TABLE 6
Molding Conditions
1 2 3 4
Melt temp(° C.) 345-355 355-365 345-355 355-365
Injection speed (mm/s) 500-800 500-800 200-500 200-500
Injection pressure 2500-3000 2500-3000 2500-3000 2500-3000
(Kgf/cm3)

In Table 5, Examples 17, 18, and 19 had the same composition as Examples 13 to 16, except that the composition also included 1 wt. % of PEI-siloxane, SILTEM®. The addition of the PEI-siloxane produced compositions that exhibited a UL 94 rating of V0 at 1 mm and V0 at 0.83 mm. The process conditions of Example 17 were the same process conditions used in Example 13. The process conditions of Example 18 were the same process conditions used in Example 14. The process conditions of Example 19 were the same process conditions used in Example 15. The results show that although a marginal V0 rating can be obtained with the combination of 0.1 wt. % NaTS and 0.3 wt. % KSS without siloxane polymer, the addition of 1% SILTEM® results in a more robust V0 rating; that is, the UL94 rating is less sensitive to process conditions.

To summarize Table 5, the results show that to balance the flame resistance performance and other properties such as the HDT, Mn, and Tg of the blends, the NaTS should be present at lower levels than KSS. The flame resistance performance of the formula with 0.1 wt. % NaTS and 0.3 wt. % KSS, repeated in Examples 13-16, showed a marginal pass at V0 at both 0.83 mm and 1 mm thickness. Some flame drips were found in the tests. By comparison, Examples 17-19 showed robust flame resistance performance with 0.1 wt. % NaTS and 0.3 wt. % KSS in combination with 1 wt. % PEI-siloxane copolymer. When PEI-siloxane copolymer was incorporated into the compositions, flame resistance performance improved significantly and a robust UL94 rating of V0 at both 0.83 mm and 1 mm was achieved by significantly reducing the TOF without any drips.

Examples 20-31

A further set of experiments was performed with different ratio of NaTS, KSS, and PEI-siloxane. Results are shown in Table 7.

TABLE 7
CEx C Ex 20 Ex 21 Ex 22 Ex 23 CEx D Ex 24 Ex 25 Ex 26
PEI 29.5 29.25 28.85 28.9 28.65 28.5 28.2 28.3 28.1
PCE 20 20 20 20 20 20 20 20 20
Glass fiber 30 30 30 30 30 30 30 30 30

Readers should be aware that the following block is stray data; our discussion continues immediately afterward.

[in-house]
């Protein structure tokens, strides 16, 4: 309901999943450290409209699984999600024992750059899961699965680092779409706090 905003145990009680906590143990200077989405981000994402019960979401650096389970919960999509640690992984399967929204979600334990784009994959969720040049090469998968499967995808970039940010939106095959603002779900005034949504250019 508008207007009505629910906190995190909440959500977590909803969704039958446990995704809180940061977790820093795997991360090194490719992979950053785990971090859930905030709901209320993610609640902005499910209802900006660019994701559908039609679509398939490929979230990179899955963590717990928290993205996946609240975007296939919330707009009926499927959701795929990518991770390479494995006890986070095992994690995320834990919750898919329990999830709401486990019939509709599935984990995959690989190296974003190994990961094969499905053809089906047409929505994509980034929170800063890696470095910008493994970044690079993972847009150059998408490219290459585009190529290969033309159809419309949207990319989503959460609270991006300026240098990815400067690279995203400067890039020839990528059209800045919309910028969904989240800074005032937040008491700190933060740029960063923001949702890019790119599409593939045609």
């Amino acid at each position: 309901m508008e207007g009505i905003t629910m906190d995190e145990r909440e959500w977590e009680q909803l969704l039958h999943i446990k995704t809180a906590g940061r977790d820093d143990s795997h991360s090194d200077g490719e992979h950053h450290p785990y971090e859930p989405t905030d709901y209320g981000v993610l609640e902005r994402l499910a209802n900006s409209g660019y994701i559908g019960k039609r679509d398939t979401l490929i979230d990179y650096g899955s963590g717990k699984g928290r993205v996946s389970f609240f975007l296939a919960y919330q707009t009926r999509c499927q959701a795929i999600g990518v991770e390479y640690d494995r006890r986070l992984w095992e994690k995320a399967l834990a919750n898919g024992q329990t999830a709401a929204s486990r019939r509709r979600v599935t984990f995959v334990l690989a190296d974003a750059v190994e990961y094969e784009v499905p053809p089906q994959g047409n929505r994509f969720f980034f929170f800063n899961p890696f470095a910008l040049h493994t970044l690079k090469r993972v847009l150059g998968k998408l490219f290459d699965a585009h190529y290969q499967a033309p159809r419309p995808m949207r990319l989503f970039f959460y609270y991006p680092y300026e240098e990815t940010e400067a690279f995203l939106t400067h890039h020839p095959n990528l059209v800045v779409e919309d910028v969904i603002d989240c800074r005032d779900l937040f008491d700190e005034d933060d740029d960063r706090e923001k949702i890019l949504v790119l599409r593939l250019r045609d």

Mica 20 20 20 20 20 20 20 20 20
NaTS 0.1 0.1 0.05 0.05 0.01
KSS 0.15 0.15 0.3 0.3 0.15 0.3
PEI-siloxane 0.5 0.5 0.5 1 1 1 1
HDT (° C.) 183 181 181 179 180 180 181 180 178
MFR (g/10 min at 16 24.5 17.1 20 21.8 20.3 19.9 21.2 25.5
360° C.)
Mn of molded bar 44418 43563 43985 43038 43419 44081 44124 43427 42643
UL94 rating at 0.83 mm no rating V1 V1 V1 V0 V1 V1 V0 V0

As can be seen from Table 7, Examples 23, 25, and 26 achieved a UL 94 rating of V0 at 0.83 mm with very low level loading of NaTS and KSS. The data shows that relatively superior performance was obtained when (i) mixtures of salts, NaTS and KSS, were used or (ii) mixtures of salts, NaTS and KSS, were used in conjunction with PEI-siloxane, as compared to compositions that contained only one salt or no salt.

Example 26, for instance, which contained NaTS, KSS, and PEI-siloxane exhibited a V0 rating, as compared to the composition of Example 24, which contained only the KSS salt and PEI-siloxane, which exhibited a V1 rating. The performance difference between V0 and V1 is significant.

Example 25, which contained NaTS, KSS, and PEI-siloxane exhibited a V0 rating, as compared to Comparative Example D, which contained only the PEI-siloxane, which exhibited a rating of V1.

Example 26, which contained NaTS, KSS and PEI-siloxane, exhibited a V0 rating, as compared to Comparative Example D, which contained only the PEI-siloxane, which exhibited a rating of V1.

All patents and references cited herein are incorporated by reference.

While typical embodiments have been set forth for the purpose of illustration, the foregoing descriptions should not be deemed to be a limitation on the scope herein. Accordingly, various modifications, adaptations, and alternatives can occur to one skilled in the art without departing from the spirit and scope herein.

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Classifications
U.S. Classification524/162, 524/155, 524/161
International ClassificationC08K5/42
Cooperative ClassificationC08K2201/014, C08G77/455, C08K5/0066, C08L69/005, C08L79/08, C08G73/1057, C08G73/1053, C08K5/42, C08L83/10, C08L2205/03, C08G73/1046, C08G77/458, C08L83/12, C08G73/106
European ClassificationC08L79/08, C08G73/10M, C08G73/10M1, C08G73/10L2, C08G73/10L